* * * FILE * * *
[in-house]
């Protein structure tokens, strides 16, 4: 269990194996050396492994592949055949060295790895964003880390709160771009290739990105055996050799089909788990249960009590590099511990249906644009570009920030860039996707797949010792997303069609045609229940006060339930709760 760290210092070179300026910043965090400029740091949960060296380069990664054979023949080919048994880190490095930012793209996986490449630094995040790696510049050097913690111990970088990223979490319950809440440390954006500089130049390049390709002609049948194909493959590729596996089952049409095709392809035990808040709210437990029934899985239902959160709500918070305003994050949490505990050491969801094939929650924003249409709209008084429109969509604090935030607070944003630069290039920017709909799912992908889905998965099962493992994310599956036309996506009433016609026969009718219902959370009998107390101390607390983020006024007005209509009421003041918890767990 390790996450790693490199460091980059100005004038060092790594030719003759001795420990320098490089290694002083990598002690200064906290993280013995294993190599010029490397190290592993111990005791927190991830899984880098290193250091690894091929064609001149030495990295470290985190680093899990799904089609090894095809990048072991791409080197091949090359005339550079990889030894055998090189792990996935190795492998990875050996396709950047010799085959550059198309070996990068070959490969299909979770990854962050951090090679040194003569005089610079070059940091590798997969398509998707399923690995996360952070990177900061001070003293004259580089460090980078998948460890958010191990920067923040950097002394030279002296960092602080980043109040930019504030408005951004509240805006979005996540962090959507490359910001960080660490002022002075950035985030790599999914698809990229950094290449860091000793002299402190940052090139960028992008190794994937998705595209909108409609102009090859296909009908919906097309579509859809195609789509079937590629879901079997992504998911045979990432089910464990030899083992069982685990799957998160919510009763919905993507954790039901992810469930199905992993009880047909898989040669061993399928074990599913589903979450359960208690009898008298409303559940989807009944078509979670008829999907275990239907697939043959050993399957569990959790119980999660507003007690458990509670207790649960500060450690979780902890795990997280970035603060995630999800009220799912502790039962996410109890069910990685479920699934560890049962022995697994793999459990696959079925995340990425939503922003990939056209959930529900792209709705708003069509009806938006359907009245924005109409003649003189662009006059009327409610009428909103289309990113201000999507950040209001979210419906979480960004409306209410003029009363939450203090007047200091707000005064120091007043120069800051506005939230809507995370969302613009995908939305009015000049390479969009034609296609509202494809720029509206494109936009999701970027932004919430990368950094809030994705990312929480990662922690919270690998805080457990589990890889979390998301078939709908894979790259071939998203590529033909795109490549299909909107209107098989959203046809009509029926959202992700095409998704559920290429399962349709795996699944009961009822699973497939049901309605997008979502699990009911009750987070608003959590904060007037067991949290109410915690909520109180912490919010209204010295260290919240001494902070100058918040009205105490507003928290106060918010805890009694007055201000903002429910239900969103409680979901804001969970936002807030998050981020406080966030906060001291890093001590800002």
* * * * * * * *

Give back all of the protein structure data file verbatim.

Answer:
[in-house]
């Protein structure tokens, strides 16, 4: 269990194996050396492994592949055949060295790895964003880390709160771009290739990105055996050799089909788990249960009590590099511990249906644009570009920030860039996707797949010792997303069609045609229940006060339930709760 760290210092070179300026910043965090400029740091949960060296380069990664054979023949080919048994880190490095930012793209996986490449630094995040790696510049050097913690111990970088990223979490319950809440440390954006500089130049390049390709002609049948194909493959590729596996089952049409095709392809035990808040709210437990029934899985239902959160709500918070305003994050949490505990050491969801094939929650924003249409709209008084429109969509604090935030607070944003630069290039920017709909799912992908889905998965099962493992994310599956036309996506009433016609026969009718219902959370009998107390101390607390983020006024007005209509009421003041918890767990 390790996450790693490199460091980059100005004038060092790594030719003759001795420990320098490089290694002083990598002690200064906290993280013995294993190599010029490397190290592993111990005791927190991830899984880098290193250091690894091929064609001149030495990295470290985190680093899990799904089609090894095809990048072991791409080197091949090359005339550079990889030894055998090189792990996935190795492998990875050996396709950047010799085959550059198309070996990068070959490969299909979770990854962050951090090679040194003569005089610079070059940091590798997969398509998707399923690995996360952070990177900061001070003293004259580089460090980078998948460890958010191990920067923040950097002394030279002296960092602080980043109040930019504030408005951004509240805006979005996540962090959507490359910001960080660490002022002075950035985030790599999914698809990229950094290449860091000793002299402190940052090139960028992008190794994937998705595209909108409609102009090859296909009908919906097309579509859809195609789509079937590629879901079997992504998911045979990432089910464990030899083992069982685990799957998160919510009763919905993507954790039901992810469930199905992993009880047909898989040669061993399928074990599913589903979450359960208690009898008298409303559940989807009944078509979670008829999907275990239907697939043959050993399957569990959790119980999660507003007690458990509670207790649960500060450690979780902890795990997280970035603060995630999800009220799912502790039962996410109890069910990685479920699934560890049962022995697994793999459990696959079925995340990425939503922003990939056209959930529900792209709705708003069509009806938006359907009245924005109409003649003189662009006059009327409610009428909103289309990113201000999507950040209001979210419906979480960004409306209410003029009363939450203090007047200091707000005064120091007043120069800051506005939230809507995370969302613009995908939305009015000049390479969009034609296609509202494809720029509206494109936009999701970027932004919430990368950094809030994705990312929480990662922690919270690998805080457990589990890889979390998301078939709908894979790259071939998203590529033909795109490549299909909107209107098989959203046809009509029926959202992700095409998704559920290429399962349709795996699944009961009822699973497939049901309605997008979502699990009911009750987070608003959590904060007037067991949290109410915690909520109180912490919010209204010295260290919240001494902070100058918040009205105490507003928290106060918010805890009694007055201000903002429910239900969103409680979901804001969970936002807030998050981020406080966030906060001291890093001590800002």